Last post sounds in Bally
Still no indication if An Post will consider relocating to Heaphy's
The stark reality of State policy towards the rural post office network hit Ballylongford this week as the local service closed its doors on Main Street for the last time.
It's the latest in a long, sad litany of decline that has transformed the famous village from a once-thriving centre of commerce to a quiet place today: a handful of pubs, one supermarket, a butcher's and a garage now make up village trade.
But the committee members tasked with fighting for the future of the postal service they believe vital for the future of the village have not given up yet. And they have a very strong argument demonstrating that Ballylongford should never have been slated for closure in the first place.
The community is now fighting for the post office to be relocated to Heaphy's Supermarket, where owner Noel Heaphy is waiting for word from An Post. The GPO has until October 4 next to reply to Ballylongford's demand to retain its service.
"We're the only parish losing both our post offices as Asdee is to close in January, which is very unfair" Noel Heaphy - one of the eight on the committee leading the fight to save the post office - told The Kerryman.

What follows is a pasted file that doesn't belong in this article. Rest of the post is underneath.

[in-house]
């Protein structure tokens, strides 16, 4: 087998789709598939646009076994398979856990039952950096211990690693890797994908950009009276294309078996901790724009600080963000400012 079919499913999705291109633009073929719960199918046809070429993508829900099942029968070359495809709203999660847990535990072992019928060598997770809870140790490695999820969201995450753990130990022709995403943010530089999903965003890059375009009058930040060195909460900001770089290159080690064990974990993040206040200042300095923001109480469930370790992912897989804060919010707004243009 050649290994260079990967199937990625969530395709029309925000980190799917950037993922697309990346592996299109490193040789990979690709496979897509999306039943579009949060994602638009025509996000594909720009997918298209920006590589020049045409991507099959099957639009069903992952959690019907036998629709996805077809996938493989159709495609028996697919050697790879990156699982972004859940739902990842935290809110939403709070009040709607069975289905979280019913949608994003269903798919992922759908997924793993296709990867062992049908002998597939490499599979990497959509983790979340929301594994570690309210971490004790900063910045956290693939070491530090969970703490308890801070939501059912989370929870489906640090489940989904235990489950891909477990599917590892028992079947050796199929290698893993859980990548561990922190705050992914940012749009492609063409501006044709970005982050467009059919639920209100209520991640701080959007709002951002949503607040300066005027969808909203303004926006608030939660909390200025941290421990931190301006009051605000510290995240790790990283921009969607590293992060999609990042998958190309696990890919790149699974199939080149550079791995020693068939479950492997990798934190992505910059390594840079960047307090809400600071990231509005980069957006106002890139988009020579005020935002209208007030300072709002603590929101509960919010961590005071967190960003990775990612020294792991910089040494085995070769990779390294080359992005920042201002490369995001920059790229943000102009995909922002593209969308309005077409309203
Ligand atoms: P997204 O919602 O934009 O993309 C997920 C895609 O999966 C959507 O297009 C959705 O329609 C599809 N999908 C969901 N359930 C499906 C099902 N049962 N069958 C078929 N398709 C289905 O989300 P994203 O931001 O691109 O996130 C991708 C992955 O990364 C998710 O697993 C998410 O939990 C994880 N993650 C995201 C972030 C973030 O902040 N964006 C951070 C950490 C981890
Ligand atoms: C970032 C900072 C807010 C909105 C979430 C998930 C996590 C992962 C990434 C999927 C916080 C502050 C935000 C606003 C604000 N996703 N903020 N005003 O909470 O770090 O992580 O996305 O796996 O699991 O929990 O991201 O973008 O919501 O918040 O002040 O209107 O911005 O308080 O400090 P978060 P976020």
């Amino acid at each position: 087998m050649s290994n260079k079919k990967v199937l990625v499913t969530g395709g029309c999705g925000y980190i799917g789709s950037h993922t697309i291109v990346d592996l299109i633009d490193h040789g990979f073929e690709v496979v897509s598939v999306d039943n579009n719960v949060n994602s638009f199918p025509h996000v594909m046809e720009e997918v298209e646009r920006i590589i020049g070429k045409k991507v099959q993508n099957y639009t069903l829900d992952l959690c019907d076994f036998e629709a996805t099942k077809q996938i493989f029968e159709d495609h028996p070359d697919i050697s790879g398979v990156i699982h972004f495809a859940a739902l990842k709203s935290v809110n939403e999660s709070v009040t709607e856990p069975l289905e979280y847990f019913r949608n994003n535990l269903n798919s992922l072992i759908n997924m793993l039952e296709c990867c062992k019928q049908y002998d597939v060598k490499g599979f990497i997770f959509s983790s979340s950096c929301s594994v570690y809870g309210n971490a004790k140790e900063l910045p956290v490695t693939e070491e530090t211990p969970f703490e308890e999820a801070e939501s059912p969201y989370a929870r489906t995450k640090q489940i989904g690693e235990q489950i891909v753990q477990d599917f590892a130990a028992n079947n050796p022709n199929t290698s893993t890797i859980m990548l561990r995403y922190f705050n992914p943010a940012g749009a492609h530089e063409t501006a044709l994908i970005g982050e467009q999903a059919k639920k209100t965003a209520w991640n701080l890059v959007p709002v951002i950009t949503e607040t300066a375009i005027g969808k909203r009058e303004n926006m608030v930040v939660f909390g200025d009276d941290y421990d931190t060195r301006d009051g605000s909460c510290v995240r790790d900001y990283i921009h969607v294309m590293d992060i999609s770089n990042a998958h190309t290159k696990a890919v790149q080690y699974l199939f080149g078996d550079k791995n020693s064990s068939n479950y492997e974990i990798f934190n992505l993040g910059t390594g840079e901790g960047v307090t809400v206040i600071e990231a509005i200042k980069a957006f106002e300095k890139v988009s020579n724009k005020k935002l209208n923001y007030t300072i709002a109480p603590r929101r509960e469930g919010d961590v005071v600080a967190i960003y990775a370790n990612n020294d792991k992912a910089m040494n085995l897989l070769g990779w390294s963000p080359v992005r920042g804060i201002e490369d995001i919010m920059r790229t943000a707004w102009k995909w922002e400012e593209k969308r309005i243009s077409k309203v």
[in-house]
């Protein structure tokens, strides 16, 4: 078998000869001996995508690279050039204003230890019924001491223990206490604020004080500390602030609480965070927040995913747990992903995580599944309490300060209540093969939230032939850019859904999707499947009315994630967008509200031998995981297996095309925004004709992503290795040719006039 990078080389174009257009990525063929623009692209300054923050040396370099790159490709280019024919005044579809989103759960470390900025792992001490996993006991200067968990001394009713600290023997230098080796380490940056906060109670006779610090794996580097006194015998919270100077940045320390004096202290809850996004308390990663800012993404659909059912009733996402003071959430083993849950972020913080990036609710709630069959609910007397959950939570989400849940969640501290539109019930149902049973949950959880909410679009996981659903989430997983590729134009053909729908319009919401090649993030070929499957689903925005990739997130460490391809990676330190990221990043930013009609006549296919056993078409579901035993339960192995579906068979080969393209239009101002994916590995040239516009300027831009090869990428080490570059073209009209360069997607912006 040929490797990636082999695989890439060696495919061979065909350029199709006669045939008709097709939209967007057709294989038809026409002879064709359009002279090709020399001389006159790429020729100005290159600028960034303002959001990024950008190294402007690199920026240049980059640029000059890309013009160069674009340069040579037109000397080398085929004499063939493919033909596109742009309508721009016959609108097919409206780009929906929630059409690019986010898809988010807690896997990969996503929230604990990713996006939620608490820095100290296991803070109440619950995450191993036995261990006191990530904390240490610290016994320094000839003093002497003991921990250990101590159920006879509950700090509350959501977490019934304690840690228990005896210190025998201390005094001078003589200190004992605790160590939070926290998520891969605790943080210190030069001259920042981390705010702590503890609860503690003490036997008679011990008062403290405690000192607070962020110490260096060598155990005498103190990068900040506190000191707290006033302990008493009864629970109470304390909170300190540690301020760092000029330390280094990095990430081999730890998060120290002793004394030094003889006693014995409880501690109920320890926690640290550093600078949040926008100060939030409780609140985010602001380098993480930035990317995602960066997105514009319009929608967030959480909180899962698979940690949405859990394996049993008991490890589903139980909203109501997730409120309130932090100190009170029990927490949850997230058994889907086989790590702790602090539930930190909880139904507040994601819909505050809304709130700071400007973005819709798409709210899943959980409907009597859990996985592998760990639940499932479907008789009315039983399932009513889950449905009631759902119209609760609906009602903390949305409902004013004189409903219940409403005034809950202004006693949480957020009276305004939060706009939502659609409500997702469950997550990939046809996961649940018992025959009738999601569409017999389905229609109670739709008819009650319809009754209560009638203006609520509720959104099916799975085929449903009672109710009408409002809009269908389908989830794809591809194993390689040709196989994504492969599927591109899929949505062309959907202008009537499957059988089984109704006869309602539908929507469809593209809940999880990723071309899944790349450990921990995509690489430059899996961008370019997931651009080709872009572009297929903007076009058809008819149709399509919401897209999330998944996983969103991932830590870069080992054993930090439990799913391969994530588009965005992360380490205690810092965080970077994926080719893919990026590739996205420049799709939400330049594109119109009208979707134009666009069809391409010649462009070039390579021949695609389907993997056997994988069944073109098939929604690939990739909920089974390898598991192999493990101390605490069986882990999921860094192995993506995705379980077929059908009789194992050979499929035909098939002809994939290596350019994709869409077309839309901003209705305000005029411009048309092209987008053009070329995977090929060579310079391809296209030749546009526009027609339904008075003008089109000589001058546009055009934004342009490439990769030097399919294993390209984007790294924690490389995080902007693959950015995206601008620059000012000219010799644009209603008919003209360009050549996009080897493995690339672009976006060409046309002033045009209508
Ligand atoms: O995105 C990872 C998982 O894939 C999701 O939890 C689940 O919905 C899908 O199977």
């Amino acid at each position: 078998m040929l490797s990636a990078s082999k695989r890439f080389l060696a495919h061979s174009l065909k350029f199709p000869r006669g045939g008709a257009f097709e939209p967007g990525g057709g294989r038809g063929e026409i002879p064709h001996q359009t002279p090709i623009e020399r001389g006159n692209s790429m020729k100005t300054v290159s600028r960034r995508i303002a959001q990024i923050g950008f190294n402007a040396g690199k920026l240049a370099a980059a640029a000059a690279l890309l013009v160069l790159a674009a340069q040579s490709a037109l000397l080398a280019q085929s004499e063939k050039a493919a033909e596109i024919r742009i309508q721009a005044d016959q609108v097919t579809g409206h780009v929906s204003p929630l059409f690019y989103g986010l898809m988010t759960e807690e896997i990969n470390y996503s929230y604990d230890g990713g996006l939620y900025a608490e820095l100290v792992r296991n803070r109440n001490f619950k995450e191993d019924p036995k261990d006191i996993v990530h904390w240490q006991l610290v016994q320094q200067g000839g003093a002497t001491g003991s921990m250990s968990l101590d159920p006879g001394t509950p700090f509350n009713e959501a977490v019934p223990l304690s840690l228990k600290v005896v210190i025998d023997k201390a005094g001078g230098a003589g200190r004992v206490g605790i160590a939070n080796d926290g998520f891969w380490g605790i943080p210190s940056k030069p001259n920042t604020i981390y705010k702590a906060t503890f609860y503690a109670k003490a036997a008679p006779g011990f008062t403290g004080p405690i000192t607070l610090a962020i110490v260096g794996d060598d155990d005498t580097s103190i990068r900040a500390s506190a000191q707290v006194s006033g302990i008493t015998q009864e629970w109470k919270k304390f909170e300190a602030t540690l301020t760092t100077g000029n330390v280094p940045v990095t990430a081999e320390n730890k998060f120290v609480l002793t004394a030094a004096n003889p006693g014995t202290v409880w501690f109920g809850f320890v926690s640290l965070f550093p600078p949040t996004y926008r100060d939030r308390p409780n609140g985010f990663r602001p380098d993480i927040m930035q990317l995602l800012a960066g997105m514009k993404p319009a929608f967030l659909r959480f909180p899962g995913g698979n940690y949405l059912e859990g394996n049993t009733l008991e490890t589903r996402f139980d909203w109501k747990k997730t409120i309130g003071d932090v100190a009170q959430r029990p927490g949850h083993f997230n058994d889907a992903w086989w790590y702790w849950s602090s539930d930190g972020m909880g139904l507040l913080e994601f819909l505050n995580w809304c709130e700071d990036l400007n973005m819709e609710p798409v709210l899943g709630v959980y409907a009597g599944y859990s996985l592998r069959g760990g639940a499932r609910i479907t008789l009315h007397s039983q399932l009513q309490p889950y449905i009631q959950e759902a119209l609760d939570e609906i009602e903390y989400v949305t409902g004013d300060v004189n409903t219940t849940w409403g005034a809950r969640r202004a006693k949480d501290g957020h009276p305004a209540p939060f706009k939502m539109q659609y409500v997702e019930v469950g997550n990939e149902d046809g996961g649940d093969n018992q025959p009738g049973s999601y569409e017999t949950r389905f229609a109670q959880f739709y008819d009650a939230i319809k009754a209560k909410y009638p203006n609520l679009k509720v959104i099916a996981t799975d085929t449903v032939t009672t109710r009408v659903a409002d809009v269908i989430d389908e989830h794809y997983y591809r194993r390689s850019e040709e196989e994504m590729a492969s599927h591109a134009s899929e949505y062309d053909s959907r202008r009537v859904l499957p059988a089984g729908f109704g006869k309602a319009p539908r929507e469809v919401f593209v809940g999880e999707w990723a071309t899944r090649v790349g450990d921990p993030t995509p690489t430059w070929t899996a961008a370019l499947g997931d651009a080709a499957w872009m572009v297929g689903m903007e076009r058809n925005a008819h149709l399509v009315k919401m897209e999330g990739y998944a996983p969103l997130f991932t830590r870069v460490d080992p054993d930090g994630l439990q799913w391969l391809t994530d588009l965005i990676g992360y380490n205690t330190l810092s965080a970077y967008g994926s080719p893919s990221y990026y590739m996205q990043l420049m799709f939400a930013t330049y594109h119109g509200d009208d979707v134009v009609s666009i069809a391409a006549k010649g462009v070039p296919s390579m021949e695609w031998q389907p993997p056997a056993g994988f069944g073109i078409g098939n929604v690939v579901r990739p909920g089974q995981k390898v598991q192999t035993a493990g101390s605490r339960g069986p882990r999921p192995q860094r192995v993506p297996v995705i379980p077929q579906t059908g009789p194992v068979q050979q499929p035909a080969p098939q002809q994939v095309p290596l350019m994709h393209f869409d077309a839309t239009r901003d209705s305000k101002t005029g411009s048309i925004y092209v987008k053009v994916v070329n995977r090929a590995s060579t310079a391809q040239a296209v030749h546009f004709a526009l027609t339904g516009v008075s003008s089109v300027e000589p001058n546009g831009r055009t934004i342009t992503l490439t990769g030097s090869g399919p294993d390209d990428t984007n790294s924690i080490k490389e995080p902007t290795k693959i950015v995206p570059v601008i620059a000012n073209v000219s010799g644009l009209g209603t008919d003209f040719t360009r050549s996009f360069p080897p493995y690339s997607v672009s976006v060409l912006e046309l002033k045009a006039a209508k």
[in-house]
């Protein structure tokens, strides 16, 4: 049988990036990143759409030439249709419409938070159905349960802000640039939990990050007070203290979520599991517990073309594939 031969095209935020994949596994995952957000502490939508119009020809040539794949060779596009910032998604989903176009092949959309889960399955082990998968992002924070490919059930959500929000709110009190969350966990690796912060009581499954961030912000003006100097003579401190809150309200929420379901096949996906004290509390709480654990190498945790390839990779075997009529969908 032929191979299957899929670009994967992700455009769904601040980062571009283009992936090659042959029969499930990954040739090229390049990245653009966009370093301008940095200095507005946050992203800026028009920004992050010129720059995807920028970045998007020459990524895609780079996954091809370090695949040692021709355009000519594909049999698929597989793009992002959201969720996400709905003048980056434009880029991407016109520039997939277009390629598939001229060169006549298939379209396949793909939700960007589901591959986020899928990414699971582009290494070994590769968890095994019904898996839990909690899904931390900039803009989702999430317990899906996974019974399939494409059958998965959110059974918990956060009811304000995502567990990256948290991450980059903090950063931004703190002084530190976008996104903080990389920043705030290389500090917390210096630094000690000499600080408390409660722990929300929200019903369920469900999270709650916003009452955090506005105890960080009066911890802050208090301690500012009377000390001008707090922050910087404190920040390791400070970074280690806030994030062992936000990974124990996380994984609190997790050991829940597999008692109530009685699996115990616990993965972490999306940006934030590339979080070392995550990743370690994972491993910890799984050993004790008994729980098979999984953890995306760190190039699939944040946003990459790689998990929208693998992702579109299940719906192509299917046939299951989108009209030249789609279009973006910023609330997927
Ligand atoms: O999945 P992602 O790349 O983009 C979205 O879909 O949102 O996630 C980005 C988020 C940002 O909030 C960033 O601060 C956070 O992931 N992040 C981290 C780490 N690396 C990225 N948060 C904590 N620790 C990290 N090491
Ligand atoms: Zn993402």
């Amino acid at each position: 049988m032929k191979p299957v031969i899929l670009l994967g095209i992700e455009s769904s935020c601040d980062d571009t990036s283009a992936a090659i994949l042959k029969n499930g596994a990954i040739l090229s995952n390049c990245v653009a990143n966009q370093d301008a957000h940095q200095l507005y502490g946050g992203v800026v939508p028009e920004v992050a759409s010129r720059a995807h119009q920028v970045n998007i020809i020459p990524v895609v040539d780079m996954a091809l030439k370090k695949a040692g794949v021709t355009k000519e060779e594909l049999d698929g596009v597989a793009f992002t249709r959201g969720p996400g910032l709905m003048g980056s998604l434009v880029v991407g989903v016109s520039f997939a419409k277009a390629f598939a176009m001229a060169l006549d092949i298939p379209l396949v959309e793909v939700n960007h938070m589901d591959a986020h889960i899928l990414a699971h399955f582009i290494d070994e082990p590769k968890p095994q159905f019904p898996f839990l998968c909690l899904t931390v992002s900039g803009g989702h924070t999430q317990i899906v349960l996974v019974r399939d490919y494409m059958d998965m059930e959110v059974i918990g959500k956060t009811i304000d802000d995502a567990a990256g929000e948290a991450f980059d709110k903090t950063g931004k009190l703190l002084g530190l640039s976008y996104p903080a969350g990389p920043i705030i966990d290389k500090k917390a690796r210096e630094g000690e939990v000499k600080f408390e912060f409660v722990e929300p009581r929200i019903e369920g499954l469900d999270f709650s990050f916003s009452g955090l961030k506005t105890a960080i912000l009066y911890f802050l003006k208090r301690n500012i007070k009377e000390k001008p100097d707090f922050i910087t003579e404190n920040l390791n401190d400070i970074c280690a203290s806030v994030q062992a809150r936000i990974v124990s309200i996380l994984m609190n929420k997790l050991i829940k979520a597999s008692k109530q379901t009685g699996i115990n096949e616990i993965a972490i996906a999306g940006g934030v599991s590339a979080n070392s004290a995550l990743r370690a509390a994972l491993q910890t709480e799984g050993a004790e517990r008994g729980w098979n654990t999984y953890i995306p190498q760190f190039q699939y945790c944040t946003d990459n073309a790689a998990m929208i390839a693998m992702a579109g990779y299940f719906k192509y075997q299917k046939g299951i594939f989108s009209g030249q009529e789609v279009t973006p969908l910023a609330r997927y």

"But when you take the population criteria by which An Post is closing post offices, you can see how wrong it is. Villages of fewer than 500 people are losing, but the boundaries they are using are the speed limit zones. While fewer than 500 might live between the 30-mile signs in Ballylongford, the parish actually has a population of 1,530.
"I'm waiting to hear from An Post now in response to an application to retain the post office in the supermarket, as Minister Denis Naughten indicated he would consider for post offices when questioned before the public accounts committee recently.
"And if you take a 10km-radius around the shop, there's 2,500 people living there. I don't think Listowel either will be able to manage amid the closure of Ballylongford, Asdee, Athea, Moyvane and Banemore.
"I'm deeply worried about the effect of the loss on our community but also from a point of view as a trader. We have the footfall now to make it more than viable, but if we lose it completely I fear the effect on my business as people travel to Listowel and elswhere," Mr Heaphy said.
Meanwhile, all paid glowing tribute to outgoing postmistress Jennifer Allen in a surprise presentation to her on Friday at the closure. None fault her for retiring amid so much uncertainty and so many challenges for the business.
"We want to wish Jennifer the very best, as she was extremely helpful to all of her customers, helping with every query and serving Ballylongford with great dedication," Maria Hanrahan O'Neill said.